oldscoolbmx.com, february 2013: In 1989, Hal Brindley started 2B Homecooked Garments with his friend Steve Buddendeck. Three years later, according to a Ride BMX reader survey, it was the top clothing brand in BMX. Leigh Ramsdell was one of 2Bs first pro riders. He also became Hals employee and roommate. In 1995 Hal started PLAY clothes and Leigh started his own line called Useless. Together they again became two of the best selling rider-owned brands. In 1999, Hal sold PLAY clothes to become a traveling wildlife photographer (and PLAY went under 6 months later). Leigh became a team manager and graphic designer in the BMX industry. Now, twenty five years after 2B was born, they decided it would be fun to re-print some old tee shirt designs. Thats how Oldscool BMX was born.
Hal Brindley, oldscoolbmx.com, february 2013: In 1992, during the lean years of BMX, Go Magazine went out of business and there were no BMX magazines left. I attempted to fill that void by publishing the Cookbook. Somewhere between a zine and a a magazine, I printed 10,000 copies and mailed one for free to every person on the Trend Mailorder mailing list. I attempted to collect some funds for it after the fact but never managed to get enough dough to print a second. Thankfully another magazine startup came around later that same year called Ride BMX.
Steve Buddendeck, www.defgrip.com, november 2006: The 2B Cookbook was really Hal Brindley's baby and consisted of just one issue. The best BMX magazine at the time (Go: The Riders Manual) had just shut down, so there was a scramble to fill the void. Hal had just graduated from college and received something tike $8,000.00 in graduation money. He spent every penny of it on the Cookbook. The idea was to make a grassroots magazine that expressed how much fun BMX is. We got a copy of the Trend BMX mailing list and sent every one of their customers a copy for free. There was a message inside that if you liked the zine, then send in $1 for the next one. A lot of people said they liked it, but not a lot sent in a buck. So much for the revolution. Needless to say, Brad McDonald's business model for Ride was a little more solid. Ironically both Hal and I would go on to work in some capacity for Ride. We both shot photos and wrote stories. One year Brad hired Hal to tally the 1993 Ride Readers Surveys. He nearly lost his mind. At one point he resorted to tallying for hours while completely naked. I went on to start Snap BMX and BMX Business News with Brad.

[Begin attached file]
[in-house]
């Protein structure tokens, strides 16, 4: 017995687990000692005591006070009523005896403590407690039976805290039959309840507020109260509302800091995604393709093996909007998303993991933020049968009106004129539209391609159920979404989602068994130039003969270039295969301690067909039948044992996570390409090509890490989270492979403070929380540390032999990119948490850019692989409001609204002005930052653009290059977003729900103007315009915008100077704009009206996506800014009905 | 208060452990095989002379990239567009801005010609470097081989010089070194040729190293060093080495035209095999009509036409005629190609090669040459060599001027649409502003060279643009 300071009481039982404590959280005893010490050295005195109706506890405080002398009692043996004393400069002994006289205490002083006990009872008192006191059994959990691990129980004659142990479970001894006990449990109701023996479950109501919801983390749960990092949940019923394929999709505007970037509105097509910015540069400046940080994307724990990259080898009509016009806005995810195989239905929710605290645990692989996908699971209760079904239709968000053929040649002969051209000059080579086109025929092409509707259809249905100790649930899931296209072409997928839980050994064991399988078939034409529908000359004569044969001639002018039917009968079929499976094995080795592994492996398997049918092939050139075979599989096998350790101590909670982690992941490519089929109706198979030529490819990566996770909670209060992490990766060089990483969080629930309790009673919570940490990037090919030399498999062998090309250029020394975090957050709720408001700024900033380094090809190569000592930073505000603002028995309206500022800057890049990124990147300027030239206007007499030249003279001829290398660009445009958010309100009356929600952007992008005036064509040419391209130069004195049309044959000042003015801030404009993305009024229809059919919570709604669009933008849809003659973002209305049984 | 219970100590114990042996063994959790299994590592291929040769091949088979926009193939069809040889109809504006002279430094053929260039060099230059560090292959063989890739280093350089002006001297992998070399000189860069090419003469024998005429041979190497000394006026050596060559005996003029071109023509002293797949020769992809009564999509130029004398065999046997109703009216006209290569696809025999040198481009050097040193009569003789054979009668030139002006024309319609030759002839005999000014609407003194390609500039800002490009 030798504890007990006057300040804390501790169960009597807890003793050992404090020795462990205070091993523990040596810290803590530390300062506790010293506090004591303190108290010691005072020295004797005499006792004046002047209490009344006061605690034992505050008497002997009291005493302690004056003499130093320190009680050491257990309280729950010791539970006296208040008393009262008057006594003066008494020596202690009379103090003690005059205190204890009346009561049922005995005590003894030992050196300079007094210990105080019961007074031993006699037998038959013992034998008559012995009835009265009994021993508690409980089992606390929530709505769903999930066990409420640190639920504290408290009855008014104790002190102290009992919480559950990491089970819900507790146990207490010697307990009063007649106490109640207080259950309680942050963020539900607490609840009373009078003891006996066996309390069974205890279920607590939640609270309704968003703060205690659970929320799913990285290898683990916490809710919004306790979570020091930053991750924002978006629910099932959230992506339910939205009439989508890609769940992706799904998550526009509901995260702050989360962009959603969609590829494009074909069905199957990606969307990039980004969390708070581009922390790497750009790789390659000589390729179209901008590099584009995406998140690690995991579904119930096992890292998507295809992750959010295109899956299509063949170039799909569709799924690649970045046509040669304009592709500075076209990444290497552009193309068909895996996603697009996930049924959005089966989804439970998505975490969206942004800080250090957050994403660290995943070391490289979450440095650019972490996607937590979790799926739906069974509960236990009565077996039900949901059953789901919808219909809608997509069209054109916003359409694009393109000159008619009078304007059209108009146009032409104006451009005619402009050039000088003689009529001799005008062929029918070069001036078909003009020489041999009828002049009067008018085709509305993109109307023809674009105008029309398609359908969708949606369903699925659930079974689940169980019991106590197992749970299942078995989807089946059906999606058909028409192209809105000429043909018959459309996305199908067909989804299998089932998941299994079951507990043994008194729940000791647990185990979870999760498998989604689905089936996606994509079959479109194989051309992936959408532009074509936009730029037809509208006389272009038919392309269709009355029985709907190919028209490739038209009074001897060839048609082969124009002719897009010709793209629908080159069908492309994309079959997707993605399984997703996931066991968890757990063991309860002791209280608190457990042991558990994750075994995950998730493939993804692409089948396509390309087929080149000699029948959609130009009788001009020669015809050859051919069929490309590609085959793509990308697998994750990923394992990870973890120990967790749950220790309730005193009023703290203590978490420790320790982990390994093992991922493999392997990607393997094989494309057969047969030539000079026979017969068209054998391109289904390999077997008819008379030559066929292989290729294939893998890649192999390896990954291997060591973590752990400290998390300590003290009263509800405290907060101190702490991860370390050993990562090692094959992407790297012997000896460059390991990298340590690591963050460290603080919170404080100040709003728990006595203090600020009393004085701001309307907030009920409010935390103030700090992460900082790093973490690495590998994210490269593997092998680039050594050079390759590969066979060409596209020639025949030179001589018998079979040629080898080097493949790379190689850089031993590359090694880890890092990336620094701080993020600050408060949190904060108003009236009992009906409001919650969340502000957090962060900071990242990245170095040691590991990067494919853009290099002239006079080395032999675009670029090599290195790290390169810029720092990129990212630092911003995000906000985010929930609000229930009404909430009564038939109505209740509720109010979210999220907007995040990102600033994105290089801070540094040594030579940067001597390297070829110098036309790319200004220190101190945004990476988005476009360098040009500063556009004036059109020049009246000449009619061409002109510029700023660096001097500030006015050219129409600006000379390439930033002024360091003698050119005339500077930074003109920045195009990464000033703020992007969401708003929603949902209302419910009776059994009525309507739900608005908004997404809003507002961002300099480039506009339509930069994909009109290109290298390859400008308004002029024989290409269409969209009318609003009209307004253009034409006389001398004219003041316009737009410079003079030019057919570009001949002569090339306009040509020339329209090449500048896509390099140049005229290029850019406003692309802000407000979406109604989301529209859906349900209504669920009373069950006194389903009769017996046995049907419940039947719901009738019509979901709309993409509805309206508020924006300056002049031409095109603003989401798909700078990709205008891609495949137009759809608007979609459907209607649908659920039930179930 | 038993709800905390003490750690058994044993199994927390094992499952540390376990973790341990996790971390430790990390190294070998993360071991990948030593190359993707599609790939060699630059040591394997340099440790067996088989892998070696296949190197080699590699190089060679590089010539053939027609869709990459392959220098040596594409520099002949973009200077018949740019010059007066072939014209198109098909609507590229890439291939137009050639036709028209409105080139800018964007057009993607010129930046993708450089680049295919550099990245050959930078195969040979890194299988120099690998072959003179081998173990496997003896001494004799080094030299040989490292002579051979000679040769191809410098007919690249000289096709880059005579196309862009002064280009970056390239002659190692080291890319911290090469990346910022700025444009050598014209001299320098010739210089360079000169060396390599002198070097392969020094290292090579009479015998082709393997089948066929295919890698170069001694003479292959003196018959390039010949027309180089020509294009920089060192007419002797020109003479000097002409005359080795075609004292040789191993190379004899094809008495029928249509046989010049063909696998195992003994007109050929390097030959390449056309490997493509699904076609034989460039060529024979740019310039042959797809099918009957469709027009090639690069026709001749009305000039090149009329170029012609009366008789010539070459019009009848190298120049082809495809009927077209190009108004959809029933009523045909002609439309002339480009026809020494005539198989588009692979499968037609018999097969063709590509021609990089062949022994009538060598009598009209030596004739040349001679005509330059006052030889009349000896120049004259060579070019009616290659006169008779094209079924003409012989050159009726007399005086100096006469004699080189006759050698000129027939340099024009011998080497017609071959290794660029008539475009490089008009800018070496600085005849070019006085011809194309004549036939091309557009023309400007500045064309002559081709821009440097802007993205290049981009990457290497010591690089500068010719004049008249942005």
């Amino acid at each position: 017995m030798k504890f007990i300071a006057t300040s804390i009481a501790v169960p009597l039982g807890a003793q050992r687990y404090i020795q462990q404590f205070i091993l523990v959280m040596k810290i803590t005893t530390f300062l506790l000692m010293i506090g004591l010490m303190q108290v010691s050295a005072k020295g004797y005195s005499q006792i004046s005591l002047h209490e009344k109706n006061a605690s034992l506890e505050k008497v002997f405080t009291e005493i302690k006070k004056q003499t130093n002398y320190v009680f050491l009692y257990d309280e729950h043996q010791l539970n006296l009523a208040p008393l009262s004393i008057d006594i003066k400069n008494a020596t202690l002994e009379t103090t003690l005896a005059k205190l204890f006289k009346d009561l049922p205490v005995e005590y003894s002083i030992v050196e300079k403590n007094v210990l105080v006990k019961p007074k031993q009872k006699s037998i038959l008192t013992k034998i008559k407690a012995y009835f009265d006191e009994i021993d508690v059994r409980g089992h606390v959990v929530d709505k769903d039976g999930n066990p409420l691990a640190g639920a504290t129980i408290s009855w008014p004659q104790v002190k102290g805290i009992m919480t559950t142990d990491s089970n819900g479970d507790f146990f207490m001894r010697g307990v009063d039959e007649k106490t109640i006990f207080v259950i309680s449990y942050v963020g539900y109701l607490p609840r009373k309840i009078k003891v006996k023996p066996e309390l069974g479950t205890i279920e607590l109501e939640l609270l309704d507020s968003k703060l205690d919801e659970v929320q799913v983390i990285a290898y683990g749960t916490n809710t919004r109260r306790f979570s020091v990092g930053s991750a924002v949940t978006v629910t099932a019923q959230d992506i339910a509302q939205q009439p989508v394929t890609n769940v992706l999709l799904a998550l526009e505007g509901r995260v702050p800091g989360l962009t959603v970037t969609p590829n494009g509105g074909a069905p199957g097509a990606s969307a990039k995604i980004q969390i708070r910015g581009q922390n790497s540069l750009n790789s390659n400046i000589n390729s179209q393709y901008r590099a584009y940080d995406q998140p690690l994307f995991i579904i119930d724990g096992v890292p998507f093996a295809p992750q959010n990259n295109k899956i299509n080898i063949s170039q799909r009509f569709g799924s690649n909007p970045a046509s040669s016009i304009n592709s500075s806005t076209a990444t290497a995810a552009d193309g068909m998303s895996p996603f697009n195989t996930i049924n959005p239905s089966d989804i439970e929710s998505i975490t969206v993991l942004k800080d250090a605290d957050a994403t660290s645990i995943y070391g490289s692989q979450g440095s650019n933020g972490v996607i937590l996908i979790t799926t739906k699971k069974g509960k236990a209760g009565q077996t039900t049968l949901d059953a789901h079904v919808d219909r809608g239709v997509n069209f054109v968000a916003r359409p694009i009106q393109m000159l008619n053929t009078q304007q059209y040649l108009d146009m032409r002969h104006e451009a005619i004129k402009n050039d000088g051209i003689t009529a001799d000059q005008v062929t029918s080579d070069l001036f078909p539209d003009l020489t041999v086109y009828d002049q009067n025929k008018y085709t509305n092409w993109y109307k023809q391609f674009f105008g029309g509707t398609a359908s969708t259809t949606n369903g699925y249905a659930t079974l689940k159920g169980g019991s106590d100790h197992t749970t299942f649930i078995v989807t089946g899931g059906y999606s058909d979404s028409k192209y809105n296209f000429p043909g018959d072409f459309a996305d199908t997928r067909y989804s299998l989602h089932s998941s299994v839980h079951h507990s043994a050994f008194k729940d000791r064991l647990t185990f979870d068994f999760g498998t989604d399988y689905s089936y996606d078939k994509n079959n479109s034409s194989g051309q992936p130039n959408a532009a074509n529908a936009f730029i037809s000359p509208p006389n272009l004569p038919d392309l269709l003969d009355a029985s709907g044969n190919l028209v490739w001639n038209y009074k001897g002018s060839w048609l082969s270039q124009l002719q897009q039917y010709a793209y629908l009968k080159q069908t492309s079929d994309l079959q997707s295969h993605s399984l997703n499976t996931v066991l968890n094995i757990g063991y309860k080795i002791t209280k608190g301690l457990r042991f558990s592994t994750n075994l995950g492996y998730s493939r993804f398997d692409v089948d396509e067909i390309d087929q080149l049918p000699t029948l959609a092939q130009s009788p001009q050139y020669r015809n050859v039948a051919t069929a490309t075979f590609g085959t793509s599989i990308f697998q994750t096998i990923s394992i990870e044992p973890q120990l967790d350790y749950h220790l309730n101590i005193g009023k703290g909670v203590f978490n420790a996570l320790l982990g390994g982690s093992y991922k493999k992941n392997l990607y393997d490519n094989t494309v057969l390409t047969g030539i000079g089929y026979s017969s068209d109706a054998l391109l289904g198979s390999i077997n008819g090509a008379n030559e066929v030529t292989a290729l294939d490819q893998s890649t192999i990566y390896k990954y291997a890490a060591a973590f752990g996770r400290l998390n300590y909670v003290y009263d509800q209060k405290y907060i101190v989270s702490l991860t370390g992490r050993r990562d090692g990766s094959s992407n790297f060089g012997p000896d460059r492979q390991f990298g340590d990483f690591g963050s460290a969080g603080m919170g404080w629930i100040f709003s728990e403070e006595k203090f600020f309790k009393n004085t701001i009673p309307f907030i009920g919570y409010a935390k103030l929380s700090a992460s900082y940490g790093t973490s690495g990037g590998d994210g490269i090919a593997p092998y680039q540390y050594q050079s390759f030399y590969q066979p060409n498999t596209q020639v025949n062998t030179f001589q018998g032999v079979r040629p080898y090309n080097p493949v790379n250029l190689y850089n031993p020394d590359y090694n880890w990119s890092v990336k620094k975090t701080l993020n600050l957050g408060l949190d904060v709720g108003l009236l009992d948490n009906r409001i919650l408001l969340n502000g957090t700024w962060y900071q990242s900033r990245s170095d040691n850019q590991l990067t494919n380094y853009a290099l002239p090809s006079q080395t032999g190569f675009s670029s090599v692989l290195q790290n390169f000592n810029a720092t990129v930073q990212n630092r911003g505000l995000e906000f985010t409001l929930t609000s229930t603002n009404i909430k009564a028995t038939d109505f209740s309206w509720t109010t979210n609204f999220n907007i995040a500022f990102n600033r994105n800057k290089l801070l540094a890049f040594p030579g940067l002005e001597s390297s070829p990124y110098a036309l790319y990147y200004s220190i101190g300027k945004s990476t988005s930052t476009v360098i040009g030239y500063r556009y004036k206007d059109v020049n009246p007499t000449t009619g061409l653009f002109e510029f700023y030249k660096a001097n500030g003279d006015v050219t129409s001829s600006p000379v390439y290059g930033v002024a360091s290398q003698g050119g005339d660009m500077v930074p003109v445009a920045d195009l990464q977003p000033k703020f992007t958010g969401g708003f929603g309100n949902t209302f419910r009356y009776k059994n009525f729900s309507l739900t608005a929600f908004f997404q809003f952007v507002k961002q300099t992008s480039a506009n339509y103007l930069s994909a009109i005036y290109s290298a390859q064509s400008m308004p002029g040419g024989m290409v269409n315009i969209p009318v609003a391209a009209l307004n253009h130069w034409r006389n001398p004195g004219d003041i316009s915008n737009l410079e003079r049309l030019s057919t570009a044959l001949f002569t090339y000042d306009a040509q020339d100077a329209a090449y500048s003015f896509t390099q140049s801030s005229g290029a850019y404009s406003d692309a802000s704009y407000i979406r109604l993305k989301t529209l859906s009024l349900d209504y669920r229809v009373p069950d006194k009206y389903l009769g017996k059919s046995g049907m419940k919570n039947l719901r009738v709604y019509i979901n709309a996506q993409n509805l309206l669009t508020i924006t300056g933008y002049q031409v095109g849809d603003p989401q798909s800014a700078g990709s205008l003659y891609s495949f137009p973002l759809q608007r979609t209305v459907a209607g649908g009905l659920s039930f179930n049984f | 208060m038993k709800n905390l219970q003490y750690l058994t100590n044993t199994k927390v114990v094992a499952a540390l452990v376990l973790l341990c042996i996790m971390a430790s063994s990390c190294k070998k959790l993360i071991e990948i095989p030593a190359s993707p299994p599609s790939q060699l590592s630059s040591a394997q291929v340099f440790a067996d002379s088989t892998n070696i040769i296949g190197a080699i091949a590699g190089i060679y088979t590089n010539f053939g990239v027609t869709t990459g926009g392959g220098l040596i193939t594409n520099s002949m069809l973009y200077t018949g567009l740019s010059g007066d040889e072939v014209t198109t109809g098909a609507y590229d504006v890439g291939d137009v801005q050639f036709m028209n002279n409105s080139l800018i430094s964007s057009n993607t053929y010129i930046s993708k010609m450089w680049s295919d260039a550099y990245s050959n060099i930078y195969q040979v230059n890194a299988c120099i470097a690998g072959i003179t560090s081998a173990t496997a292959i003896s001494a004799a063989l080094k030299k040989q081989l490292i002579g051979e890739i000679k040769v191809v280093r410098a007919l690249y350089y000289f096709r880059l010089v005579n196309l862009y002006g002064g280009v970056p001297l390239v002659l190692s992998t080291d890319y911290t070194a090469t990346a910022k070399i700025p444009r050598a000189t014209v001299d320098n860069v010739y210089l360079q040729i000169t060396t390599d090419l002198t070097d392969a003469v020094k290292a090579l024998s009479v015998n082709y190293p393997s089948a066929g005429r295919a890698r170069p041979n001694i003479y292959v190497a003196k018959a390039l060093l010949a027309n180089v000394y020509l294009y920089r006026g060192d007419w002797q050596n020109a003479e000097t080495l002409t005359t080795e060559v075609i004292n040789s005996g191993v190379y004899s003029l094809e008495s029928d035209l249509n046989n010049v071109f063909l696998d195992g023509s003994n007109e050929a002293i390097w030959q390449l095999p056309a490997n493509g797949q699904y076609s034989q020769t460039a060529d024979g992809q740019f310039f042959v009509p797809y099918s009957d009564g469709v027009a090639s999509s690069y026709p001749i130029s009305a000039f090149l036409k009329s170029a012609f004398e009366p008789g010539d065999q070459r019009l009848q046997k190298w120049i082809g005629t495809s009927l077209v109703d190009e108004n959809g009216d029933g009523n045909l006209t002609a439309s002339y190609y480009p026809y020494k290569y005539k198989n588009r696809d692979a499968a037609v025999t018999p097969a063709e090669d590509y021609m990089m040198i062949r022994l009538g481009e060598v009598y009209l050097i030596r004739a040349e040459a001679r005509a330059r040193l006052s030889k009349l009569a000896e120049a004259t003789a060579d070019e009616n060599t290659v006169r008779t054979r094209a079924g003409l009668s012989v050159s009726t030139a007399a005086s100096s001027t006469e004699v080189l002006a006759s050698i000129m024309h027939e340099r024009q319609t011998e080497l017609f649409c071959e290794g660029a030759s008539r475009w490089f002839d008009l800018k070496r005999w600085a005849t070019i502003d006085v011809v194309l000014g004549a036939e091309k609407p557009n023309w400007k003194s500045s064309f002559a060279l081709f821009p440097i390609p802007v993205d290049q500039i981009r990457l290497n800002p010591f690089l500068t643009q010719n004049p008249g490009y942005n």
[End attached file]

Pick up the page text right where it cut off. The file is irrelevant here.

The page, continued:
Jared Souney, www.jaredsouney.com, september 2009: If you rode freestyle BMX in the late 80s and then the early 90s, Freestylin magazine and later Go were your bibles. When Go folded in the early 90s, a void was left in the freestyle community. Young BMXers/entreprenuers Hal Brindley and Steve Buddendeck were doing a line of t-shirts called 2B Homecooked Garments at the time, and the brand was picking up in popularity. Hal saw an opportunity and the need to fill the void, and with the help of Happy Zine maker Jimmy Deaton, produced one issue of The Cookbook. The Cookbook was a black and white, offset printed publication with a DIY aesthetic. Hal put up $5000 of his own money (Print costs have decreased since those days. Now publications skip many of the expensive pre-press phases and go direct to plate.) to produce 10,000 copies of The Cookbook, which he mailed out for free. In return he requested that anyone who liked the zine send a dollar. Anyone who liked it and wanted to recieve the next one, send another dollar. I sent two dollars, and Hal deserved it. About a year later the first issue of Brad McDonalds Ride BMX Magazine came out. Issue Two of The Cookbook never surfaced. Ultimately it was the Cookbook that made me realize producing a magazine on your own was attainable, and led to me working in the publishing/media industry, and even producing a few of my own magazines.
|bartch 1 - 1992 (scanned - download)|
1992 BS round 1 Texas.
How to feeble grind.
Mark Noble, Ride BMX UK, october 1992: 2B, a rider owned clothing company from Virginia in America, have just started putting out a rather large 'zine type publication called The Cook Book. Hal Brindley and Steve Buddendeck [the 'Bs' in 2B] were both at this year's King Of Concrete and along with a fine new range of tee shirts they showed me the first issue of their magazine. The Cook Book is total bikes - the articles and photos and style are all solid BMX editorial, with a few different bits and pieces here and there for added spice. Photos are cool, layouts are full on, and the writing is knowledgable and fun to read. Black and white throughout printed on good paper, it's fresh - and the coverage is mostly mid to East Coast America which is a very strong bike scene indeed. The magazine has cost them a hell of a lot of money to put out [they spent something like $3500 on postage alone] and they're shooting for subscrptions and stuff for the future issues. Overall, Hal and Steve are doing a fine job, and we reckon you need to check out an issue - it's a good rider's mag. The best thing to do would be to send 2B a five dollar note with your name & address and they'll send you an issue. You'll appreciate it. SEND 2B Cook Book PO BOX 428, Williamsburg VA 23187, USA.